Despite a decade of inconsistent findings, the microbiomes of autistic and non-autistic children do differ, according to a recent meta-analysis of 10 studies and 15 large datasets.
“It’s not diagnostic just yet, and we still don’t have the causal relationship nailed down,” says co-lead investigator James Morton, former associate research scientist at the Simons Foundation, Spectrum’s parent organization. But, he adds, “this [meta-analysis] provided a hint that we can see these signals consistently across all these studies.”
The metabolites produced by both microbial and brain metabolic pathways diverged between autistic and non-autistic children in the meta-analysis. In addition, 591 microbes were more common in autistic children, and 169 microbes were more common in non-autistic children. The signatures for each group correlated with dietary habits, levels of immune molecules called cytokines, and gene-expression patterns in the brain, indicating that they reflect a global, whole-body relationship between autism and the microbiome.
“They are not able to give concrete pathways, specific bacteria interacting with specific receptors in the human, but they do find a generalized pattern of differences that persists between studies,” says Thomaz Bastiaanssen, postdoctoral scholar and lead bioinformatician in John Cryan’s lab at University College Cork in Ireland, who was not involved in the study. “In that sense, I think it’s more of a confirmation there is something, but what exactly it is is still very much in the open.”
Dozens of studies have previously looked for a microbial signature for autism in stool samples from people and reported conflicting results. Most have shown that gut microbes differ between people with and without autism, but the extent of the difference and the exact microbes involved have varied from study to study. Further confounding those findings, a 2021 study suggested that any autism-related microbiome differences in autistic children can be chalked up to a less diverse diet.
Part of the issue is that most of the studies were cross-sectional, so they represent the microbiome at only one point in time. Plus, the studies compared averages between the entire autistic and non-autistic groups, rather than analyzing data on the individual participant level.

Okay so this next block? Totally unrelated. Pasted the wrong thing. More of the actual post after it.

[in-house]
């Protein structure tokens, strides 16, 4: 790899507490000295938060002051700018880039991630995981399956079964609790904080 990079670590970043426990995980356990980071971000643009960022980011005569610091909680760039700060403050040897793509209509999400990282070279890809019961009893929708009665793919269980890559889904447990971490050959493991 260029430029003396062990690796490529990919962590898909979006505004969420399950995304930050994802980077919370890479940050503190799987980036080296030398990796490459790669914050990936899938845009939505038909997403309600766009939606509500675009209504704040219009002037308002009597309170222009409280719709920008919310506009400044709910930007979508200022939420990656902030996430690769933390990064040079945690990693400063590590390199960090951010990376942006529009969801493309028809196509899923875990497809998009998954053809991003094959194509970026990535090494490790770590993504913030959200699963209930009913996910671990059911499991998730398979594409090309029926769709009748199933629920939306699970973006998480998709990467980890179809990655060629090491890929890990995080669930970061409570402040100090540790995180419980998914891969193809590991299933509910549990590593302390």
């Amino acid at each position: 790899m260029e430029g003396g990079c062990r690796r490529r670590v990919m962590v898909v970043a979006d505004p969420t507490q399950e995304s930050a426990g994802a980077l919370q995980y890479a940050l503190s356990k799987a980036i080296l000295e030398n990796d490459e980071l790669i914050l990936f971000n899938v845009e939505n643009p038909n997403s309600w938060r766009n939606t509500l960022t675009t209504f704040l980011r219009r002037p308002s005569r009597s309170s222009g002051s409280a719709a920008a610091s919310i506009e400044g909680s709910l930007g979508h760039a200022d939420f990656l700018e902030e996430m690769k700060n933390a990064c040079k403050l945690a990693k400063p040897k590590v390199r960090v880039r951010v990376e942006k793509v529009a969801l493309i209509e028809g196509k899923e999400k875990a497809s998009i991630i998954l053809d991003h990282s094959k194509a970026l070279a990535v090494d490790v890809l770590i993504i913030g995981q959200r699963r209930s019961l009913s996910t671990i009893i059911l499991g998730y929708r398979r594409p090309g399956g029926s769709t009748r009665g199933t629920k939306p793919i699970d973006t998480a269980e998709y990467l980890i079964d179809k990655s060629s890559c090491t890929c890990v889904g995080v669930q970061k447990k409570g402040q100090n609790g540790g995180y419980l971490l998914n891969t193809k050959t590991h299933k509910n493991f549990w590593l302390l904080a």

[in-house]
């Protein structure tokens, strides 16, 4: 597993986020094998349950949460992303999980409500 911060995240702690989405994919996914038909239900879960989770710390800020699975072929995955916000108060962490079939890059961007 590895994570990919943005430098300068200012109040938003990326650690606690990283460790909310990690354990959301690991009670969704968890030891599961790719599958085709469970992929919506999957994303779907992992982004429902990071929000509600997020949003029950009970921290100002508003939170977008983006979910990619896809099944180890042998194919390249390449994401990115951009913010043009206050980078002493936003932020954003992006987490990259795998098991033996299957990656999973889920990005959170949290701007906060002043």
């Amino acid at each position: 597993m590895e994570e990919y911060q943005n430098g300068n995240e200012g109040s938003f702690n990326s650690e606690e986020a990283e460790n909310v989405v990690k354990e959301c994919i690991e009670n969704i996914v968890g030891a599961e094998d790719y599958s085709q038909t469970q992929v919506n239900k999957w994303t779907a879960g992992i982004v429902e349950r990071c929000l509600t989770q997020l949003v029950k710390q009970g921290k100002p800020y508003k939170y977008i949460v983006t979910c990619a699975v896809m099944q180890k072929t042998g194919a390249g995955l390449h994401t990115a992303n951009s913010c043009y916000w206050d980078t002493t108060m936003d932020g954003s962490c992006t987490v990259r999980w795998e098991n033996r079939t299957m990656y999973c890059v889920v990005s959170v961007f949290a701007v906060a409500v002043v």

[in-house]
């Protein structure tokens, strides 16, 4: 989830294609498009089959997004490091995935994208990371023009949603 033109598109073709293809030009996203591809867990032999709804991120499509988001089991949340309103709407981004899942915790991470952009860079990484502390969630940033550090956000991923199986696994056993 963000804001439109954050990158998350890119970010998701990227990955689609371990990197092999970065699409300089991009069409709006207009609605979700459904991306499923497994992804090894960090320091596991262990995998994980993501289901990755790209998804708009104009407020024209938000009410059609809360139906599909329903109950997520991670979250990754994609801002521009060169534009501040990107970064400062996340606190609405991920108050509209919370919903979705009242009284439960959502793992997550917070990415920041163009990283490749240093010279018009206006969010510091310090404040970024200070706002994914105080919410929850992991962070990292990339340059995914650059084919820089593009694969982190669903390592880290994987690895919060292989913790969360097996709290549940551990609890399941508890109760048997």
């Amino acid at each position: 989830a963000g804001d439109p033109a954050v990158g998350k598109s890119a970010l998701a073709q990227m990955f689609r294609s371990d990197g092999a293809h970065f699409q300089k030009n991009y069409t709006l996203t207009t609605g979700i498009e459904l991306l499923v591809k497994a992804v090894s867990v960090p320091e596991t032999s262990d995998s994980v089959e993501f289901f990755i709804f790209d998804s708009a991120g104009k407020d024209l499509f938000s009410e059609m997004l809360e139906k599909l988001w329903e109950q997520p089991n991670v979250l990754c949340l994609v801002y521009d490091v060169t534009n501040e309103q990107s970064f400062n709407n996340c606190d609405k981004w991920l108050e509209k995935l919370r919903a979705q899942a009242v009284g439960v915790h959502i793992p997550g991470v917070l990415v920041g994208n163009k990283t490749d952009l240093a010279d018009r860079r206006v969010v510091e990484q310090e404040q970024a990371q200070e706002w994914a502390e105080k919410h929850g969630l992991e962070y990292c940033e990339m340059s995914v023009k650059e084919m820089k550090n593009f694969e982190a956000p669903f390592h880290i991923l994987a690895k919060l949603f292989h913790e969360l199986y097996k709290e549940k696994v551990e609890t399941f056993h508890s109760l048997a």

“Because most of the studies have been done that way, a lot of information was actually getting lost,” says co-lead investigator Gaspar Taroncher-Oldenburg, director of therapeutic alliances at New York University in New York City and consultant-in-residence at the Simons Foundation Autism Research Initiative (SFARI).
Taroncher-Oldenburg, Morton and their colleagues took a different approach. They developed a statistical algorithm that harmonized the data across the studies and then compared a total of 528 autistic people with 528 age- and sex-matched non-autistic controls. The results were published in June in Nature Neuroscience.
“It’s a statistical tour de force,” Bastiaanssen says.
Microbiome studies typically use siblings of autistic participants as controls because it can help reduce the effect of the environment, says study investigator Maude David, assistant professor of microbiology at Oregon State University in Corvallis. Siblings who live in the same household tend to have similar gut microbes because they drink the same water, eat food from the same stores, and interact with the same pets, she says.
But siblings are not a perfect control because the gut microbiome changes with age. In the meta-analysis, the autism-associated signal vanished when the team analyzed data from autistic people matched to sibling controls.
The results indicate that researchers should be careful to control for the relevant confounding variables based on what type of control is used, David says.
The microbes identified in the meta-analysis corroborate findings from a 2019 fecal matter transplant study. In the open-label phase 1 trial, 18 children with autism underwent two weeks of antibiotics and a bowel cleanse followed by a fecal matter transplant from a non-autistic donor. The treatment reduced gastrointestinal symptoms and eased autism traits as rated by the Childhood Autism Rating Scale. The benefits persisted for two years following the treatment.
Morton reanalyzed the raw data from the trial and found that some of the autism-associated microbes flagged by the meta-analysis were more abundant before treatment and decreased after the treatment.
“These microbes that were initially associated with ASD actually got modulated with a treatment,” says Rosa Krajmalnik-Brown, professor of engineering at Arizona State University in Tempe, who led the 2019 trial.
The meta-analysis marks a transition for the microbiome field, Bastiaanssen says. Now that the prior cross-sectional studies have been combined and the broad group differences parsed out, it’s time to design more specific studies. “In my opinion, the purpose of these large, omics datasets is to then formulate testable, mechanistic hypotheses.”
In order to glean any insight into the direction of causality — whether the microbiome contributes to autism or autism results in an altered microbiome — the next wave of research should come in the form of “longitudinal studies with some kind of intervention component,” Taroncher-Oldenburg says. “That’s the only way.”
Cite this article: https://doi.org/10.53053/SHEO2551